The truss tube frame on this mount is intended to keep weight down to a minimum with optimal stiffness and strength. There is no mechanical design to speak off - it uses 1 inch diameter 18 gauge aluminium tube with push-in plastic tube inserts at both ends of each. The tube inserts hold a captive M8 nut, into which is threaded a 14mm rod-end ball which also tightens the insert. The ball at each end of the tube is then held captive at each end in spherical recesses in strong angle mounts and held there by a metal bar, tightened by a wingnut on a spring. Assembly is to insert and tension. Disassembly is undo and pull apart. The recesses are created using a 14mm ball-end milling cutter on a 50 mm pitch between centres. The spring just helps hold captive the balls before final tightening. The tubes themselves are purchased from the aluminium Warehouse in 5 m lengths, so a mitre cutting guide is used to hacksaw the tubes to the correct length. Calculating the corect length is slightly optimistic but consists of mirror focal length - (box depth of mirror + truss mount height (x2) + camera height + focuser height + half tube diameter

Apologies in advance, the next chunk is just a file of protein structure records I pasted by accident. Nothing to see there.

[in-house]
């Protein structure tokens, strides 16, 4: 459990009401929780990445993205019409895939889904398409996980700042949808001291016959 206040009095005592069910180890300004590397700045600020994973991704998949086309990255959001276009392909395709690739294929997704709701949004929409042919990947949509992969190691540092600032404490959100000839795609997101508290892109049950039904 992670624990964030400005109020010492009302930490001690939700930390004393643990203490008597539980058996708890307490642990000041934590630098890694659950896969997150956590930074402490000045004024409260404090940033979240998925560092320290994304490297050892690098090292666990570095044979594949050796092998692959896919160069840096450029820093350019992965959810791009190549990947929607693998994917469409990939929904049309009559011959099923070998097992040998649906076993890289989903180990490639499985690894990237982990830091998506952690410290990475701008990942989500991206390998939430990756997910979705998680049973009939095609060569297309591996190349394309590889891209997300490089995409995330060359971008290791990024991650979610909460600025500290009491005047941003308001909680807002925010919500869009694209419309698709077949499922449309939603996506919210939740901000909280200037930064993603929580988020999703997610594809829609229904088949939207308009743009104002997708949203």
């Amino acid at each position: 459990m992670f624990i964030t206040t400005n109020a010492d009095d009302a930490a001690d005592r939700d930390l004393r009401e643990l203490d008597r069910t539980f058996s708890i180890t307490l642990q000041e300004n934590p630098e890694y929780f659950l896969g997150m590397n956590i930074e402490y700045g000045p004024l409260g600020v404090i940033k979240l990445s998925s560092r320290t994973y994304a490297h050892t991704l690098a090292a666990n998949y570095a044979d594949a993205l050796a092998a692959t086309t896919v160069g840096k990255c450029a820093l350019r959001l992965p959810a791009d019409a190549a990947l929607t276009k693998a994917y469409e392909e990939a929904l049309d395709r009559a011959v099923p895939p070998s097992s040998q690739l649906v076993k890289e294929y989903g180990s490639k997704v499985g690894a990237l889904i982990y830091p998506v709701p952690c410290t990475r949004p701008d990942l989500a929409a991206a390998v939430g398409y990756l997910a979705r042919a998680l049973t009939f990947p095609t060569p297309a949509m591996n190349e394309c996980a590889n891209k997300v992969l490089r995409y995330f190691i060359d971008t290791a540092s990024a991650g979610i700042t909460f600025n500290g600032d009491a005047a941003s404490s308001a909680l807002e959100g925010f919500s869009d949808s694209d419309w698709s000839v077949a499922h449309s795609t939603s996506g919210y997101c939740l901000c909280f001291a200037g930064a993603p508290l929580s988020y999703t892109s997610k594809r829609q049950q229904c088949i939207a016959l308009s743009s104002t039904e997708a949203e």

The secondary box
The secondary box is made from a pair of disks of 9mm plywood separated by dowels. The dowels are stiffened and hold captive 4 panels of 6mm plywood to provide shadow to the user at eyepiece and a surface to mount the focuser on. The disks have an inner diameter of 13 &inch;. For re-use on a 16 &inch; mirror set I'll have to make a new secondary. The upper surface will support the secondary mirror spider, the lower surface will support the space frame brackets.